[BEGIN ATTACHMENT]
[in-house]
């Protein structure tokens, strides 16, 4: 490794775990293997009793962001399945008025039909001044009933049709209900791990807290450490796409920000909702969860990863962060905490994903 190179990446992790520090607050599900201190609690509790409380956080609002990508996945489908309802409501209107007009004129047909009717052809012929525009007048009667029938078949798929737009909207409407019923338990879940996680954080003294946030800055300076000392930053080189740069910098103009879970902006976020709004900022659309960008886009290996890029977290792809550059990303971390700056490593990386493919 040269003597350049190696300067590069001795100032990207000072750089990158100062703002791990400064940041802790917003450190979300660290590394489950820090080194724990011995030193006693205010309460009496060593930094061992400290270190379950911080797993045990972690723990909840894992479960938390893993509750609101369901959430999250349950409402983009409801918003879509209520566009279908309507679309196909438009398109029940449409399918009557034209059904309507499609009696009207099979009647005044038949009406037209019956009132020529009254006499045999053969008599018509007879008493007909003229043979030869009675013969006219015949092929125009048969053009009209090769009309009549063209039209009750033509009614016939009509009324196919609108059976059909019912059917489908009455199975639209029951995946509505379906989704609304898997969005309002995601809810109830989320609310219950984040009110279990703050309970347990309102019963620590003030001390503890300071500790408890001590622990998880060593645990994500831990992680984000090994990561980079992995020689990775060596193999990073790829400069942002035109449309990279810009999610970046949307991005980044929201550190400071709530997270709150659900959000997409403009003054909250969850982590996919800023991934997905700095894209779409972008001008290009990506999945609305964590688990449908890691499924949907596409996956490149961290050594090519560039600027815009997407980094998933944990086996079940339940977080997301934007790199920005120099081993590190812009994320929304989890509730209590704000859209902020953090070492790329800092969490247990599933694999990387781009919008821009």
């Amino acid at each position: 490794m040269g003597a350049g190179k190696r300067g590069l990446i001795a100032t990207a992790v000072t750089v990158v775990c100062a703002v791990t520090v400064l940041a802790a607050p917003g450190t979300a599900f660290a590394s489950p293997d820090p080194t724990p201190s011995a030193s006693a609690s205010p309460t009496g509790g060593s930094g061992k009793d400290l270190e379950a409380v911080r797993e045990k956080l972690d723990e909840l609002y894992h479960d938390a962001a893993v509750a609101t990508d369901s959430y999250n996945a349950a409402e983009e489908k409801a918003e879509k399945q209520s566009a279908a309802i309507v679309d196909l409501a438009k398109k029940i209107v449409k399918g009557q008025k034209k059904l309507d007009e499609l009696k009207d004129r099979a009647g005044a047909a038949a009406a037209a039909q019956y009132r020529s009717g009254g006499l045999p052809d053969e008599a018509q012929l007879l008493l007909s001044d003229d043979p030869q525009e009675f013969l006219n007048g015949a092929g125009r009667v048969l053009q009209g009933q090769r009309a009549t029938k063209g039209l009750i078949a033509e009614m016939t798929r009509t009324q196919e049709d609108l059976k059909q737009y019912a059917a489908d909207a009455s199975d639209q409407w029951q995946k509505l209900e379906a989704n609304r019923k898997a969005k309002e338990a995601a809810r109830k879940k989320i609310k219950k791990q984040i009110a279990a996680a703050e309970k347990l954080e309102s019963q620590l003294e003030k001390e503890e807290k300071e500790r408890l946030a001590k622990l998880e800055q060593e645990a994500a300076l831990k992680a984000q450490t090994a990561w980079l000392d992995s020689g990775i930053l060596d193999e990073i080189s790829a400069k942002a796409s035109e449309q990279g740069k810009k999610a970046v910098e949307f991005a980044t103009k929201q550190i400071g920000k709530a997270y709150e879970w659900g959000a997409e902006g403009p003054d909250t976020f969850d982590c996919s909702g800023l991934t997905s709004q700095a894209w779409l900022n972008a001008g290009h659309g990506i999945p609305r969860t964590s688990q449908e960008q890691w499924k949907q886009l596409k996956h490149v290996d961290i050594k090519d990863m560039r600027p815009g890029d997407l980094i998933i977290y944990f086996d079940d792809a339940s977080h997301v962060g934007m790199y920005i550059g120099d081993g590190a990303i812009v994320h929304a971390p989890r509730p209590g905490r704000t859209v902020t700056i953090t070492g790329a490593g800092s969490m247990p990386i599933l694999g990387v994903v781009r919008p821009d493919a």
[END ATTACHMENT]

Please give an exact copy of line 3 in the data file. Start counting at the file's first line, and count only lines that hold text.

């Amino acid at each position: 490794m040269g003597a350049g190179k190696r300067g590069l990446i001795a100032t990207a992790v000072t750089v990158v775990c100062a703002v791990t520090v400064l940041a802790a607050p917003g450190t979300a599900f660290a590394s489950p293997d820090p080194t724990p201190s011995a030193s006693a609690s205010p309460t009496g509790g060593s930094g061992k009793d400290l270190e379950a409380v911080r797993e045990k956080l972690d723990e909840l609002y894992h479960d938390a962001a893993v509750a609101t990508d369901s959430y999250n996945a349950a409402e983009e489908k409801a918003e879509k399945q209520s566009a279908a309802i309507v679309d196909l409501a438009k398109k029940i209107v449409k399918g009557q008025k034209k059904l309507d007009e499609l009696k009207d004129r099979a009647g005044a047909a038949a009406a037209a039909q019956y009132r020529s009717g009254g006499l045999p052809d053969e008599a018509q012929l007879l008493l007909s001044d003229d043979p030869q525009e009675f013969l006219n007048g015949a092929g125009r009667v048969l053009q009209g009933q090769r009309a009549t029938k063209g039209l009750i078949a033509e009614m016939t798929r009509t009324q196919e049709d609108l059976k059909q737009y019912a059917a489908d909207a009455s199975d639209q409407w029951q995946k509505l209900e379906a989704n609304r019923k898997a969005k309002e338990a995601a809810r109830k879940k989320i609310k219950k791990q984040i009110a279990a996680a703050e309970k347990l954080e309102s019963q620590l003294e003030k001390e503890e807290k300071e500790r408890l946030a001590k622990l998880e800055q060593e645990a994500a300076l831990k992680a984000q450490t090994a990561w980079l000392d992995s020689g990775i930053l060596d193999e990073i080189s790829a400069k942002a796409s035109e449309q990279g740069k810009k999610a970046v910098e949307f991005a980044t103009k929201q550190i400071g920000k709530a997270y709150e879970w659900g959000a997409e902006g403009p003054d909250t976020f969850d982590c996919s909702g800023l991934t997905s709004q700095a894209w779409l900022n972008a001008g290009h659309g990506i999945p609305r969860t964590s688990q449908e960008q890691w499924k949907q886009l596409k996956h490149v290996d961290i050594k090519d990863m560039r600027p815009g890029d997407l980094i998933i977290y944990f086996d079940d792809a339940s977080h997301v962060g934007m790199y920005i550059g120099d081993g590190a990303i812009v994320h929304a971390p989890r509730p209590g905490r704000t859209v902020t700056i953090t070492g790329a490593g800092s969490m247990p990386i599933l694999g990387v994903v781009r919008p821009d493919a």